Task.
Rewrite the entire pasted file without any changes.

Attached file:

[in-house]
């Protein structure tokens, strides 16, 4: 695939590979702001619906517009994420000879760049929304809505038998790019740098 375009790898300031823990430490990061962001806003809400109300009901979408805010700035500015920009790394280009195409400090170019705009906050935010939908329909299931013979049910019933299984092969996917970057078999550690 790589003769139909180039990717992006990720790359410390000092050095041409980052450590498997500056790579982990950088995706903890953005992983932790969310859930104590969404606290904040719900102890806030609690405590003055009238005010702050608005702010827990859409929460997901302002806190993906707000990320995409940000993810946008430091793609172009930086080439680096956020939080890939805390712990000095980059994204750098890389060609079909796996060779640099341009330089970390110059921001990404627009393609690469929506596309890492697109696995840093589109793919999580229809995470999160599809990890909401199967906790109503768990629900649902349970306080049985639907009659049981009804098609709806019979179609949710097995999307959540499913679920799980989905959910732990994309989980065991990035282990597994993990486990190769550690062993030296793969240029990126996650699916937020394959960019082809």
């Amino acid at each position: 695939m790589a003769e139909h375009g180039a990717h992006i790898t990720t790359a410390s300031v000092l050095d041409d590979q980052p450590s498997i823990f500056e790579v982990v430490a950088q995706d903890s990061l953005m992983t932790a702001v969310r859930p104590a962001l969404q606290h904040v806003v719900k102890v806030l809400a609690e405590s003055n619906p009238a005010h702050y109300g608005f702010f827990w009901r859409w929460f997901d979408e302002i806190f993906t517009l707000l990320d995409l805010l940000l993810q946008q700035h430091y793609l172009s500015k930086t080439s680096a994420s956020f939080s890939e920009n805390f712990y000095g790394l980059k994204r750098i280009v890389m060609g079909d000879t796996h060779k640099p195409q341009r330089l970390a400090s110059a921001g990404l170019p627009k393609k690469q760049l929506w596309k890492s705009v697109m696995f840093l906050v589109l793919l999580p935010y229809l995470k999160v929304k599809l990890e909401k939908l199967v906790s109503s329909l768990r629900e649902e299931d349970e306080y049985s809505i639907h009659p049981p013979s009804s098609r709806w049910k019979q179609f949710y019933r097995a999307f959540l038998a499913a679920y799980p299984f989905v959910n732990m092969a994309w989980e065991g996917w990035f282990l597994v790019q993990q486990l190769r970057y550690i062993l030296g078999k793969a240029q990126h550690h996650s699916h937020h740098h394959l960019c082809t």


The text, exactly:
[in-house]
């Protein structure tokens, strides 16, 4: 695939590979702001619906517009994420000879760049929304809505038998790019740098 375009790898300031823990430490990061962001806003809400109300009901979408805010700035500015920009790394280009195409400090170019705009906050935010939908329909299931013979049910019933299984092969996917970057078999550690 790589003769139909180039990717992006990720790359410390000092050095041409980052450590498997500056790579982990950088995706903890953005992983932790969310859930104590969404606290904040719900102890806030609690405590003055009238005010702050608005702010827990859409929460997901302002806190993906707000990320995409940000993810946008430091793609172009930086080439680096956020939080890939805390712990000095980059994204750098890389060609079909796996060779640099341009330089970390110059921001990404627009393609690469929506596309890492697109696995840093589109793919999580229809995470999160599809990890909401199967906790109503768990629900649902349970306080049985639907009659049981009804098609709806019979179609949710097995999307959540499913679920799980989905959910732990994309989980065991990035282990597994993990486990190769550690062993030296793969240029990126996650699916937020394959960019082809």
């Amino acid at each position: 695939m790589a003769e139909h375009g180039a990717h992006i790898t990720t790359a410390s300031v000092l050095d041409d590979q980052p450590s498997i823990f500056e790579v982990v430490a950088q995706d903890s990061l953005m992983t932790a702001v969310r859930p104590a962001l969404q606290h904040v806003v719900k102890v806030l809400a609690e405590s003055n619906p009238a005010h702050y109300g608005f702010f827990w009901r859409w929460f997901d979408e302002i806190f993906t517009l707000l990320d995409l805010l940000l993810q946008q700035h430091y793609l172009s500015k930086t080439s680096a994420s956020f939080s890939e920009n805390f712990y000095g790394l980059k994204r750098i280009v890389m060609g079909d000879t796996h060779k640099p195409q341009r330089l970390a400090s110059a921001g990404l170019p627009k393609k690469q760049l929506w596309k890492s705009v697109m696995f840093l906050v589109l793919l999580p935010y229809l995470k999160v929304k599809l990890e909401k939908l199967v906790s109503s329909l768990r629900e649902e299931d349970e306080y049985s809505i639907h009659p049981p013979s009804s098609r709806w049910k019979q179609f949710y019933r097995a999307f959540l038998a499913a679920y799980p299984f989905v959910n732990m092969a994309w989980e065991g996917w990035f282990l597994v790019q993990q486990l190769r970057y550690i062993l030296g078999k793969a240029q990126h550690h996650s699916h937020h740098h394959l960019c082809t």